Sierra Leone, a mineral-rich country which has been largely unexploited, is reported to have an untapped iron ore resource that could rank as third largest in the world. African Minerals Limited (AML) holds an extensive portfolio of mineral rights in Sierra Leone, where it has been actively investing since 2003. The company is currently working to bring its flagship project, Tonkolili iron-ore, into production about 150km from the Pepel deep-water port, which has good infrastructure.
An existing railway runs from Pepel to the town of Marampa, about 70km. According to AML, the potential exists for an additional 5 billion tonne resource over the 20km strike extension to the north at Kasafoni. Exploration activities at Tonkolili have also confirmed the potential for 800 million tonnes of hematite mineralisation.
The Marampa iron ore project, located approximately 80km from Tonkolili, is being managed and operated by Cape Lambert Iron Ore Ltd which has a 35% interest in the project. Cape Lambert has committed up to $US25-million towards a feasibility study at the project and has assembled an experienced iron-ore team to progress the project.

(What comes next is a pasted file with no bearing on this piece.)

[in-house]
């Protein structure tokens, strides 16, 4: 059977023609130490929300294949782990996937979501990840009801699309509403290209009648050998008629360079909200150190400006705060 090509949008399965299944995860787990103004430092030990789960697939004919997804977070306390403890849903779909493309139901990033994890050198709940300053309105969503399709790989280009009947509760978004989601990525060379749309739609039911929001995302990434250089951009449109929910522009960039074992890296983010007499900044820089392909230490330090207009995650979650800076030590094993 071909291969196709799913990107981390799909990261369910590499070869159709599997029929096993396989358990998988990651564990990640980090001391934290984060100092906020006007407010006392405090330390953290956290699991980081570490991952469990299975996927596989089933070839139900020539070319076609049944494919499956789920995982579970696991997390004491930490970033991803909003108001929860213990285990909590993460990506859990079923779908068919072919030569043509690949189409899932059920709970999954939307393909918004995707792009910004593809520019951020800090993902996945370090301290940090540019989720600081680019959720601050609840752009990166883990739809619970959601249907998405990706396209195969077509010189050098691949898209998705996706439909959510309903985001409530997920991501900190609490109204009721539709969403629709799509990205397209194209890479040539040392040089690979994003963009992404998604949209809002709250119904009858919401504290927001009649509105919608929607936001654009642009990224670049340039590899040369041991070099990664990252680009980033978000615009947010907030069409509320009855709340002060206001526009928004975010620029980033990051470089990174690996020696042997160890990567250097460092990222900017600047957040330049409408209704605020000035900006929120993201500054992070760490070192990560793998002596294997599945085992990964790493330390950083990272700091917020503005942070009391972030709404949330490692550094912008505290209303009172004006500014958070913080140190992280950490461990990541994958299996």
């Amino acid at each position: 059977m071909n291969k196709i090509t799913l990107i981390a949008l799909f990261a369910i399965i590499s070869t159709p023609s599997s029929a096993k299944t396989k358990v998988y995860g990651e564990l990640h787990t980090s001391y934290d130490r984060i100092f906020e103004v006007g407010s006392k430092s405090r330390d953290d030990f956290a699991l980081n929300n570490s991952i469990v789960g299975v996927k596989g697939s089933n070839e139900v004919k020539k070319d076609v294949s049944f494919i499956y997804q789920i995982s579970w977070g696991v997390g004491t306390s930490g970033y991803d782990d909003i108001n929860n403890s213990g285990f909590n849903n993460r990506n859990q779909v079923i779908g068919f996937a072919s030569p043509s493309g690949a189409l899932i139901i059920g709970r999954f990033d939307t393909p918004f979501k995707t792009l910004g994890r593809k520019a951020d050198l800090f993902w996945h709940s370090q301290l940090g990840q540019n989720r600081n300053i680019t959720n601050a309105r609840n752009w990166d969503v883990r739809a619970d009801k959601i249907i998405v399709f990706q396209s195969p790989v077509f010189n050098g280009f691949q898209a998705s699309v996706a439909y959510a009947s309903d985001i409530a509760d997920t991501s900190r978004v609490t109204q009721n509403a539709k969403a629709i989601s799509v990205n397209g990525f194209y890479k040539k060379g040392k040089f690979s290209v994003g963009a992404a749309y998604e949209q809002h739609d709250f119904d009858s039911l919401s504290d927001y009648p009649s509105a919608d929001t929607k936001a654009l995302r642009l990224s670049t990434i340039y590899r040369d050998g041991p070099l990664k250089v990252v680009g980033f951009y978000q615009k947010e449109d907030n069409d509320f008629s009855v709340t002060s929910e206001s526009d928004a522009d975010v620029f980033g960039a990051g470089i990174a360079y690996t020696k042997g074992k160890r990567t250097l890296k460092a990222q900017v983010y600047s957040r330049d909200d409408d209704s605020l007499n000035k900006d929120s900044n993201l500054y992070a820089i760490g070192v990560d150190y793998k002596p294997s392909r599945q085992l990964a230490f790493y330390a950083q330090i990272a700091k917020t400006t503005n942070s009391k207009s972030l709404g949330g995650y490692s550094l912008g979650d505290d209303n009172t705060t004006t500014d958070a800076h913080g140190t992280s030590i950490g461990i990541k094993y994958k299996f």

AML signed a lease agreement over key rail and port infrastructure with the Government of Sierra Leone in November 2008. Dependent upon the results of engineering studies, the company will refurbish and construct rail and port facilities to accommodate its iron-ore production and shipping capacity requirements and to provide third party access at commercial rates.
Parliament in Sierra Leone, AML reports, has formally ratified a lease over the railway and port infrastructure, both vital to the success of the project. The lease is for the Pepel port and for the Pepel–Marampa railway, and also covers the redevelopment of this infrastructure. In terms of the lease, the company would undertake an engineering study into the upgrade of the deep-water port and the existing railway. If these proved viable, it would upgrade, operate and maintain the port and railway and make these available to other users at commercial rates.
The company is also investigating the possibility of extending the railway (which it would operate itself) to Tonkolili, to provide cost-effective transport of its iron-ore to the sea for export.
Further, studies are under way for a heavy-haul railway linking Tonkolili to Tagrin Point, which is adjacent to Pepel. Tagrin Point would be developed into an iron-ore transport, ore handling and ship loading facility, AML has indicated that the future construction and commissioning of the system was unlikely to possess any material engineering obstacles.